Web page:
In this interview, Stefan Bosshard, Product Head for Fixed Income at SDX, gives a deeper insight into the issuance structure and process, its significance for digital asset markets, and his views on the future of digital assets.
In November 2021, SDX achieved a world-first: the issuance of a digital bond on a fully regulated, DLT-based exchange and central securities depository (CSD) environment. Furthermore, the issuance was open to a range of investors, and the entire process is fully replicable. The issuance gave investors – including insurance companies, pension funds and asset managers – a taste of the future, allowing them to gain exposure to digital assets in a reduced-risk environment.
Hi Stefan! Who was the issuer behind this digital bond, and what benefits did they gain from tokenization, in contrast to a traditional bond issuance?
The issuer behind this digital bond was the SIX Group’s own Treasury Department. This made sense for various financing reasons: we had acquired the Spanish Stock Exchange last year and wanted to undertake a debt issuance for this and other purposes.
Superficially, at this moment in time, there are not a lot of obvious benefits to the issuer compared to a traditional issuance. But, on the other hand, there weren’t any downsides either, due to how we had structured it! Therefore, we demonstrated the viability of a digital bond issuance, which was an important point to prove and the potential of the technology behind it.
In the future, of course, as the technology and the ecosystem around digital assets develop and evolve, digital issuances will bring many tangible benefits. The issuance process itself will become more efficient and the asset servicing throughout the instrument life cycle. Smart contracts also open up more opportunities for automation. The prospectus, for example, is at present a heavy physical, legal document. As we translate more and more of the prospectus into code within the asset itself, the market will become more efficient, and the costs of servicing assets – and hence the costs of accessing funding – will be lower for issuers.
Last November’s bond issuance had a very interesting structure – it was partly issued, traded and held in digital form on the SDX exchange and CSD infrastructure and partly in a traditional form on the parent SIX exchange and CSD. What was the reasoning behind this?
That’s an excellent question! While we’ve introduced digital assets and built a new regulated exchange and a new regulated central securities depositary (CSD) for trading and settling them, we are very much aware that not all investors are operationally ready or entirely comfortable with the first issuance. We wanted to give these investors the opportunity to participate in the issuance through whatever form of the asset they are most comfortable with. It means that our pool of potential investors is bigger, as it includes both traditional and digital investors, which is good for the issuer. By doing this, we’re eliminating the placement risk associated with a purely digital issuance and also ensuring that funding costs for the issuer aren’t negatively impacted, as the issuer doesn’t need to pay a higher coupon or higher yield to investors in the digital bond to incentivize them.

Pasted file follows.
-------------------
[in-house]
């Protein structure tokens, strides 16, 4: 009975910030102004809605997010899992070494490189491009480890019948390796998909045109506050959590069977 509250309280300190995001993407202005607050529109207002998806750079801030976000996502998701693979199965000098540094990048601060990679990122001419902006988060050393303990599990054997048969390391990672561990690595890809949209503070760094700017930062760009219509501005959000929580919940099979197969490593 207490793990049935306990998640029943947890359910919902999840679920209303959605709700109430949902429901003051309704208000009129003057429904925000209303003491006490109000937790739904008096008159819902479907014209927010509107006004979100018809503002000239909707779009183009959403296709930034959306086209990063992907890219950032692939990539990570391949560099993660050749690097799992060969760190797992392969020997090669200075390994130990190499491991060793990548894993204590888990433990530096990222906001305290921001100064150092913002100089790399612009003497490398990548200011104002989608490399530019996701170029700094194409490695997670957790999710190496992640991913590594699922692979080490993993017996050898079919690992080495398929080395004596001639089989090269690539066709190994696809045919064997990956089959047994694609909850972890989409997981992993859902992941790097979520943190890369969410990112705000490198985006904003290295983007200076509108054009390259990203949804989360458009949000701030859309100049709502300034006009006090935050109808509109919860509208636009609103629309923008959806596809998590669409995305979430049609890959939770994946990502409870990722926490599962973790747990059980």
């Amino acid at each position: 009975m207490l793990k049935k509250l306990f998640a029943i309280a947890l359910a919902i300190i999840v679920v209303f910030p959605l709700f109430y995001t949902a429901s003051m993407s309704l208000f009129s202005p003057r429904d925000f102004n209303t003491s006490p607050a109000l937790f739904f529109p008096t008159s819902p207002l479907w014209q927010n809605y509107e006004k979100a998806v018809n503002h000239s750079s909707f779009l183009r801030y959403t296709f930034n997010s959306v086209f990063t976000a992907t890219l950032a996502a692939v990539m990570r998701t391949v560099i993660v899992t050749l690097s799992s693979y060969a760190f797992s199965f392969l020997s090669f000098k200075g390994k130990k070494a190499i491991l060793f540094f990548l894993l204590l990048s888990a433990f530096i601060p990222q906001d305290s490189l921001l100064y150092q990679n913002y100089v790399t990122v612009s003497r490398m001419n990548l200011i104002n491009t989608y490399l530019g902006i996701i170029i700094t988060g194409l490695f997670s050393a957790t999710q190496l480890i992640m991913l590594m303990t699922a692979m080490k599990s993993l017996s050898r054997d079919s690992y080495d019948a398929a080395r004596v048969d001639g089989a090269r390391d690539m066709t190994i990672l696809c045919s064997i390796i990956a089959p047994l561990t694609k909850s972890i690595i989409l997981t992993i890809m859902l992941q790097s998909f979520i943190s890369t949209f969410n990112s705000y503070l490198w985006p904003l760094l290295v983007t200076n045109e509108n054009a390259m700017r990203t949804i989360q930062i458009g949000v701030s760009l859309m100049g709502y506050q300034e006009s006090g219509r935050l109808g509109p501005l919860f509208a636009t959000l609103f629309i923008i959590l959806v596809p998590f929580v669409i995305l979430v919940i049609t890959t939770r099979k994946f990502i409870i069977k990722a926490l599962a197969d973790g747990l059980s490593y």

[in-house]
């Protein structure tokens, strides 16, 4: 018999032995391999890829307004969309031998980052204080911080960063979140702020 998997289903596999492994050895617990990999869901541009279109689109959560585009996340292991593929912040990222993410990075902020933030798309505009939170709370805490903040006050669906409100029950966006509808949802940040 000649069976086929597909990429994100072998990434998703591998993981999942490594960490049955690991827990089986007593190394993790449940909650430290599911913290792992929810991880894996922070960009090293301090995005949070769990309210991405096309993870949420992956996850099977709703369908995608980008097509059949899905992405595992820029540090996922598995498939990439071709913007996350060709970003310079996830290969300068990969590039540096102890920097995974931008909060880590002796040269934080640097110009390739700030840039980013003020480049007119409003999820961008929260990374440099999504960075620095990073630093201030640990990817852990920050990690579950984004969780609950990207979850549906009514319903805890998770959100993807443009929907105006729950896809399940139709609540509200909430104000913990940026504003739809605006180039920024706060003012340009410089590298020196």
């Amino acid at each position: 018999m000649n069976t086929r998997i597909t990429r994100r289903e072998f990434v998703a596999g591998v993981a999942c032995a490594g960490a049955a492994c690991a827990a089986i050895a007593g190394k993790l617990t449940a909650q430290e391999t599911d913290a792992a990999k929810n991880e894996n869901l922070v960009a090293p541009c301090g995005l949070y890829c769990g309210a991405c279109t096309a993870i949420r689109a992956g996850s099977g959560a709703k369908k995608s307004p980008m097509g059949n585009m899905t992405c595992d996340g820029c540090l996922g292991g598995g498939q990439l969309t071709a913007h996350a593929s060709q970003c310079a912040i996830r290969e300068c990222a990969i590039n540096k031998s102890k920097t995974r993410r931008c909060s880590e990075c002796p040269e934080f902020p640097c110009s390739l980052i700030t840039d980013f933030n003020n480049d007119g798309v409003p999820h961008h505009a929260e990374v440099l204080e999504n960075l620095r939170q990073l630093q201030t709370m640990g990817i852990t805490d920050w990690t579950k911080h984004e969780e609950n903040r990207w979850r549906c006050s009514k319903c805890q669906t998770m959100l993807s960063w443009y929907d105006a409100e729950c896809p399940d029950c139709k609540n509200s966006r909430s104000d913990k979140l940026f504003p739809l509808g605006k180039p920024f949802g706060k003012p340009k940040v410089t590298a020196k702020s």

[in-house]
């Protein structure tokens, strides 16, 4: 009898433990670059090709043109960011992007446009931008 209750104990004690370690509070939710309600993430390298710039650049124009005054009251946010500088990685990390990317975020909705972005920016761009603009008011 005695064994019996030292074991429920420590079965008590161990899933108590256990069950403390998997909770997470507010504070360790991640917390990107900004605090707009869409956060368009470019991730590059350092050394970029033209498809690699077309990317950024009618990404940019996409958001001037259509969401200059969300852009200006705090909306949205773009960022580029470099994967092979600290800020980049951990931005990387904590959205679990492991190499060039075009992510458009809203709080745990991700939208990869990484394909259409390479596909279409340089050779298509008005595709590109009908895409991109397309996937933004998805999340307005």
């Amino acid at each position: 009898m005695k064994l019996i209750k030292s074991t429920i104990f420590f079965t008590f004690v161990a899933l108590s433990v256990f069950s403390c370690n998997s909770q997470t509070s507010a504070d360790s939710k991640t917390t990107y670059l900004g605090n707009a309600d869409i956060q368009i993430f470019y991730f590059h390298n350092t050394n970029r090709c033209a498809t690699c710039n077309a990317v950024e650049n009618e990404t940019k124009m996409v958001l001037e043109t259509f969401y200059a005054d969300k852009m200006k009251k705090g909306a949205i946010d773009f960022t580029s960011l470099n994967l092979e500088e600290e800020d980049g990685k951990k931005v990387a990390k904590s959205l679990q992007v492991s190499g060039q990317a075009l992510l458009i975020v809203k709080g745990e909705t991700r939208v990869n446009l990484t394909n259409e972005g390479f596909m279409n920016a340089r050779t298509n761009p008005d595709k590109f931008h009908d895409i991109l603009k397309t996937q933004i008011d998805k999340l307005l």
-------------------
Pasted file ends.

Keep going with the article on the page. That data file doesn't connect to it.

It was definitely a challenge to implement this dual structure in the prospectus, but worth the effort. While they have the same risk and economic profile and value, these are two separate bonds, both technically and legally. They’re two separate bonds, with two separate ISINs and two separate registries; plus, given that one is traditional and the other is digital, there are also two separate CSDs. We do, however, have an exchangeability feature in place, which means that an investor can transfer, almost frictionlessly, between the two forms of the bond. One of the banks involved in the issuance acts as a conversion agent, guaranteeing that an investor can switch from one to the other.
The two bonds are also not fixed in size so that demand can drive the number of outstanding bonds for each part of the issuance. We were very positively surprised to see that the digital part had almost twice as much take-up as the traditional one, as we had expected it to be the other way round! Hopefully, in the future, we’ll also see more investors switching to the digital bond as they become more confident and develop their operational capabilities to support it.
What types of investors did the issuance attract – were they primarily institutional, or were there also retail investors participating?